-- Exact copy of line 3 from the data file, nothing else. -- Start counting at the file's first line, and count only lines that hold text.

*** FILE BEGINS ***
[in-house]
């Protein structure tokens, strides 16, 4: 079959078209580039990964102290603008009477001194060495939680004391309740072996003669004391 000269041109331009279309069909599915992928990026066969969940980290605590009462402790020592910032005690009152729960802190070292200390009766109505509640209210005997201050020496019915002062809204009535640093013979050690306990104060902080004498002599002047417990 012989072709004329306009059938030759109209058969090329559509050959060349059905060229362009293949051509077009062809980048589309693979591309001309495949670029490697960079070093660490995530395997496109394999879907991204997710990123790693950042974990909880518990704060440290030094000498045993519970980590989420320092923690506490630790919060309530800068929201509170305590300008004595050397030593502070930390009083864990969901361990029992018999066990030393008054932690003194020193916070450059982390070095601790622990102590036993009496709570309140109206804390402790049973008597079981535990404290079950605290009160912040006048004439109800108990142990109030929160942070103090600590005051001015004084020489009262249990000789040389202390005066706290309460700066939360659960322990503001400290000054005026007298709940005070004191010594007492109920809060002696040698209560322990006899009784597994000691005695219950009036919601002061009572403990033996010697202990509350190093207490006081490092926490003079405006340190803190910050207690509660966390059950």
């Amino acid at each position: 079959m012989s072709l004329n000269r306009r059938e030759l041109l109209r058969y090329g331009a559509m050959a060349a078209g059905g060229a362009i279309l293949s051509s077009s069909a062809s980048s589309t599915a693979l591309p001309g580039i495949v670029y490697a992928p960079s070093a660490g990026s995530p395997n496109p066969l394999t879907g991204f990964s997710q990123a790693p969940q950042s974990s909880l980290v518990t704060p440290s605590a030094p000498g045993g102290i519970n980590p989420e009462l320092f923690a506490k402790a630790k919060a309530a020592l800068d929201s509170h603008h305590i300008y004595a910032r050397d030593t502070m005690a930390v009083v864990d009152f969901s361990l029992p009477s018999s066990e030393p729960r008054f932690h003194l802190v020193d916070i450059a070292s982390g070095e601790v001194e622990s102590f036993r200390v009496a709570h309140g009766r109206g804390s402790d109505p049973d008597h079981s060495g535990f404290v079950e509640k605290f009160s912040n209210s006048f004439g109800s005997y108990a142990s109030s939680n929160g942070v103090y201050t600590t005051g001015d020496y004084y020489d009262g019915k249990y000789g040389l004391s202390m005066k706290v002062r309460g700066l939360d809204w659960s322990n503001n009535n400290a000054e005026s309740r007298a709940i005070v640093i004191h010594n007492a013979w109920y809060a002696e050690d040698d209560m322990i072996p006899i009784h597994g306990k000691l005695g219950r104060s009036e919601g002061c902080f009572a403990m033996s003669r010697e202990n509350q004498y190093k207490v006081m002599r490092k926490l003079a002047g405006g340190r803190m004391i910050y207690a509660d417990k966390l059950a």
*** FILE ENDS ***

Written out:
């Amino acid at each position: 079959m012989s072709l004329n000269r306009r059938e030759l041109l109209r058969y090329g331009a559509m050959a060349a078209g059905g060229a362009i279309l293949s051509s077009s069909a062809s980048s589309t599915a693979l591309p001309g580039i495949v670029y490697a992928p960079s070093a660490g990026s995530p395997n496109p066969l394999t879907g991204f990964s997710q990123a790693p969940q950042s974990s909880l980290v518990t704060p440290s605590a030094p000498g045993g102290i519970n980590p989420e009462l320092f923690a506490k402790a630790k919060a309530a020592l800068d929201s509170h603008h305590i300008y004595a910032r050397d030593t502070m005690a930390v009083v864990d009152f969901s361990l029992p009477s018999s066990e030393p729960r008054f932690h003194l802190v020193d916070i450059a070292s982390g070095e601790v001194e622990s102590f036993r200390v009496a709570h309140g009766r109206g804390s402790d109505p049973d008597h079981s060495g535990f404290v079950e509640k605290f009160s912040n209210s006048f004439g109800s005997y108990a142990s109030s939680n929160g942070v103090y201050t600590t005051g001015d020496y004084y020489d009262g019915k249990y000789g040389l004391s202390m005066k706290v002062r309460g700066l939360d809204w659960s322990n503001n009535n400290a000054e005026s309740r007298a709940i005070v640093i004191h010594n007492a013979w109920y809060a002696e050690d040698d209560m322990i072996p006899i009784h597994g306990k000691l005695g219950r104060s009036e919601g002061c902080f009572a403990m033996s003669r010697e202990n509350q004498y190093k207490v006081m002599r490092k926490l003079a002047g405006g340190r803190m004391i910050y207690a509660d417990k966390l059950a």